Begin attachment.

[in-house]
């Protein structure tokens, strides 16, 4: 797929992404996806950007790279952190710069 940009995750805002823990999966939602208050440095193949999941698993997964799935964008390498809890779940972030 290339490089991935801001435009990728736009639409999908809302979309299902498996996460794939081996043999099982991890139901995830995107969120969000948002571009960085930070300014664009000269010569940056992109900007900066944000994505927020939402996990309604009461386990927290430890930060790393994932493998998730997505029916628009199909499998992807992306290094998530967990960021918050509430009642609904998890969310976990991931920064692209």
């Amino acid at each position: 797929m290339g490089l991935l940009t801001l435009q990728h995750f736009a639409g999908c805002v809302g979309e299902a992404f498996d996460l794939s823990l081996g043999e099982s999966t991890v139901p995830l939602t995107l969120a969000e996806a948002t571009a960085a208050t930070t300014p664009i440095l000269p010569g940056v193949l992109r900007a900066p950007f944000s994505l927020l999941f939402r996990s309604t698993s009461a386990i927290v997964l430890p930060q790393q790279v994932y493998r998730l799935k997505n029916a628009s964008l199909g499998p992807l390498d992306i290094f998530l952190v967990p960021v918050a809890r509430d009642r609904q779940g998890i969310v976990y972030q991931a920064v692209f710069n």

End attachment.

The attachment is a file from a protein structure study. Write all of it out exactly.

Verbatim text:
[in-house]
């Protein structure tokens, strides 16, 4: 797929992404996806950007790279952190710069 940009995750805002823990999966939602208050440095193949999941698993997964799935964008390498809890779940972030 290339490089991935801001435009990728736009639409999908809302979309299902498996996460794939081996043999099982991890139901995830995107969120969000948002571009960085930070300014664009000269010569940056992109900007900066944000994505927020939402996990309604009461386990927290430890930060790393994932493998998730997505029916628009199909499998992807992306290094998530967990960021918050509430009642609904998890969310976990991931920064692209």
């Amino acid at each position: 797929m290339g490089l991935l940009t801001l435009q990728h995750f736009a639409g999908c805002v809302g979309e299902a992404f498996d996460l794939s823990l081996g043999e099982s999966t991890v139901p995830l939602t995107l969120a969000e996806a948002t571009a960085a208050t930070t300014p664009i440095l000269p010569g940056v193949l992109r900007a900066p950007f944000s994505l927020l999941f939402r996990s309604t698993s009461a386990i927290v997964l430890p930060q790393q790279v994932y493998r998730l799935k997505n029916a628009s964008l199909g499998p992807l390498d992306i290094f998530l952190v967990p960021v918050a809890r509430d009642r609904q779940g998890i969310v976990y972030q991931a920064v692209f710069n």